What is Shabbos Nachamu?
Dear Jew in the City-
What is Shabbos Nachamu? I know it’s the Shabbos after Tisha b’Av but what’s the point of it? Are you supposed to do anything on it? Thanks!
For the three Shabboses leading up to Tisha b’Av, we read haftaros of admonition – two from Jeremiah and one from Isaiah – in order to prepare us for the increasing intensity of mourning that occurs throughout the Three Weeks, the Nine Days and Tisha b’Av itself. For the seven Shabboses that go from Tisha b’Av until Rosh Hashana, we read haftaros of consolation, all from the book of Isaiah. The first of these seven weeks is Shabbos Nachamu.
The day gets its name from the opening words of the haftarah, from Isaiah chapter 40, “Nachamu, nachamu ami.” These words are often translated as “be comforted, My people” but, grammatically, such is not really the case. Rashi tells us that God is speaking to the prophets and telling them, “Comfort My people.”
Practically speaking, reading the haftarah is the only way that most of us will commemorate the occasion of Shabbos Nachamu but, traditionally, there might be more to it. Rishonim like the Ritva (13th century, Spain) and the Maharil (14th century Germany) consider the day worthy of elevation beyond the status of a regular Shabbos, with additional food and delicacies approaching the elaborate status of a yom tov.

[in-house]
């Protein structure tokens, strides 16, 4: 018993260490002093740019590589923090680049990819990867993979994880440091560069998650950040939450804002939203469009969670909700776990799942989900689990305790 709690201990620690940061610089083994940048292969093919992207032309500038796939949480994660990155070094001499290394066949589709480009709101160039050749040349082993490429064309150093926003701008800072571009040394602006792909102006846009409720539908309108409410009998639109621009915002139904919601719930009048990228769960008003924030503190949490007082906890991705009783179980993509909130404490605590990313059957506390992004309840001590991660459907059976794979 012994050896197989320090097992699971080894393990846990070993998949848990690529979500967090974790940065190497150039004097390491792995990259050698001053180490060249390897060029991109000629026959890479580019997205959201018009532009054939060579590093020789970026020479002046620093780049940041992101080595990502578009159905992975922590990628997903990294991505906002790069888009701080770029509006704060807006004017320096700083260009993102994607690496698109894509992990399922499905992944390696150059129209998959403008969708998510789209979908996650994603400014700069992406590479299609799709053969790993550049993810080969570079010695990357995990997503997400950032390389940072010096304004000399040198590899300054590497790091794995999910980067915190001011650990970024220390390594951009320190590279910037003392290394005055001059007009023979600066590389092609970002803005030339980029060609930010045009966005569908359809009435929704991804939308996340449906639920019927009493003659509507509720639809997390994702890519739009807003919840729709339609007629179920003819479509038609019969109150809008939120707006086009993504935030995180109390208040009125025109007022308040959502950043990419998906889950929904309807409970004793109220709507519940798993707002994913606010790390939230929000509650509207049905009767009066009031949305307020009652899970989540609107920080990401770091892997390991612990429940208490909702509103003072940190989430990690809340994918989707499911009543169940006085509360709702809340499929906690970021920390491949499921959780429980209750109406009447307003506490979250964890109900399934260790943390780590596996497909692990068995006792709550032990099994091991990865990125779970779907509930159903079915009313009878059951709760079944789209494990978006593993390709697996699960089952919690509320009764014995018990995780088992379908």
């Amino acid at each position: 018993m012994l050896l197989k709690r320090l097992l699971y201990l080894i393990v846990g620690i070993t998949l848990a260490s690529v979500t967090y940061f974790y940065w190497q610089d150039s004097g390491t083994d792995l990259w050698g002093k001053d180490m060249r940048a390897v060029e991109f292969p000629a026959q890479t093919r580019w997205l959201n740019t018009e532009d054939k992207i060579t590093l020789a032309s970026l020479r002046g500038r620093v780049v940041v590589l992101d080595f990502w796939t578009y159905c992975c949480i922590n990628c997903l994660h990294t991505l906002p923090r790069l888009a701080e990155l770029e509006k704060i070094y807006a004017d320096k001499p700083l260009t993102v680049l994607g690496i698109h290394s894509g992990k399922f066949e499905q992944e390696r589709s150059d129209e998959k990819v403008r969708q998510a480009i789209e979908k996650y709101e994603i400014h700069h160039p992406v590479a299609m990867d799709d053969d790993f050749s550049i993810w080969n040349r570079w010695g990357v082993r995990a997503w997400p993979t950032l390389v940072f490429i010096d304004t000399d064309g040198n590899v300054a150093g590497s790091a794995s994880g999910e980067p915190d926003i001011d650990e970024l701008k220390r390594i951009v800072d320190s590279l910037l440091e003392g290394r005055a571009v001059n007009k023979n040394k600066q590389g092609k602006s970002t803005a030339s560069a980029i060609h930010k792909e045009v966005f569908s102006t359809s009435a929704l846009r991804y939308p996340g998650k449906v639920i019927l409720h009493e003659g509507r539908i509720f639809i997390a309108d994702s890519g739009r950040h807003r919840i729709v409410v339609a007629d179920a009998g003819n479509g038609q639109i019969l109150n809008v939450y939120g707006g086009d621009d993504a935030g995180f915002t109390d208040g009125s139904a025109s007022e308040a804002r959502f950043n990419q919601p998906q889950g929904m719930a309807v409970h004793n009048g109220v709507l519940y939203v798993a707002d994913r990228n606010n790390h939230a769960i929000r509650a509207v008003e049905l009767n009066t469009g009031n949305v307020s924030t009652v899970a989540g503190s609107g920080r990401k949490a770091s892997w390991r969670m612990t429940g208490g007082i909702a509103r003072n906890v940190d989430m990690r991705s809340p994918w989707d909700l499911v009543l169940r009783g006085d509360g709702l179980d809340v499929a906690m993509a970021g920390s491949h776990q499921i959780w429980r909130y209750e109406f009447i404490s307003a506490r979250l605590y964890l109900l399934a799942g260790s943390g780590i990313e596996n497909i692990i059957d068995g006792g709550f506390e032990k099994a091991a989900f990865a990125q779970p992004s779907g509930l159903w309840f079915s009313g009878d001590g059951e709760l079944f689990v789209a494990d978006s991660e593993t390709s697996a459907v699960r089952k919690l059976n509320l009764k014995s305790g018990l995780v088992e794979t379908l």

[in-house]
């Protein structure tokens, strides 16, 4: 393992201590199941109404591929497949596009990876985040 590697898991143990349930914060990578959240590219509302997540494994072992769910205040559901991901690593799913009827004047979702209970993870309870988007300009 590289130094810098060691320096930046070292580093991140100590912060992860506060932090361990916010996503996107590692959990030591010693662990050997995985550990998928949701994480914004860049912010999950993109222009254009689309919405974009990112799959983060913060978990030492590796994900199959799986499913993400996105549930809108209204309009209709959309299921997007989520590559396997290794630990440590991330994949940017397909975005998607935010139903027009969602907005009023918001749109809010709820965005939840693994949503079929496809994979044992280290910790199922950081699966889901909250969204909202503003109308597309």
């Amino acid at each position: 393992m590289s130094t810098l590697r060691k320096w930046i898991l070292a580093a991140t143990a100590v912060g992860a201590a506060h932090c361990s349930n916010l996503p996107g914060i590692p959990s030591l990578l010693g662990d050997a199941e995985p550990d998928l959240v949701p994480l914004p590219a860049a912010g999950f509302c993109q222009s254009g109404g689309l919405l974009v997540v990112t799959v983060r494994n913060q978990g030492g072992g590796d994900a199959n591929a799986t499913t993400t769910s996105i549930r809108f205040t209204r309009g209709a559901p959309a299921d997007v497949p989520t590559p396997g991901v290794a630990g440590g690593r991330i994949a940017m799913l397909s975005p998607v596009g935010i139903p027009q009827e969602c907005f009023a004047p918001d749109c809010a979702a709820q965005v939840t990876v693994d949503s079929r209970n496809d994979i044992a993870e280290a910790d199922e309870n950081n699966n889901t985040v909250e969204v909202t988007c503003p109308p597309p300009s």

It should be noted that Shabbos Nachamu is always the week we read parsha Vaeschanan, which is the second time we read the Aseres HaDibros (the first being in parshas Yisro. “Aseres HaDibros” is popularly translated as “Ten Commandments” but there are actually more than ten commandments in those ten statements). The Biur Halacha (428:4) explains that parshas Devarim is always read on the Shabbos preceding Tisha b’Av so that we have Moshe’s rebuke in the parsha and Isaiah’s rebuke in the haftarah. Rav Simcha Bunim of Peshischa said that Vaeschanan always follows Tisha b’Av because it contains the Aseres HaDibros, which is a microcosm of the entire Torah. Because Torah study is limited on Tisha b’Av, we follow it with this concentrated infusion of Torah.
Of the three Shabboses leading up to Tisha b’Av and the seven following it, only two have special names: the Shabbos before Tisha b’Av, which is called Shabbos Chazon (based on the haftarah from Isaiah chapter 1, “Chazon Yeshayahu,” “the vision of Isaiah”) and Shabbos Nachamu. These are intended to transition us into and out of the most solemn time on our calendar. We go into Tisha b’Av knowing that there is hope and we come out of it with a promise of salvation. Shabbos Nachamu sets the stage for our transition from the mourning of Tisha b’Av to the spiritual heights of Elul, Rosh Hashana and beyond.
Rabbi Jack Abramowitz
JITC Educational Correspondent
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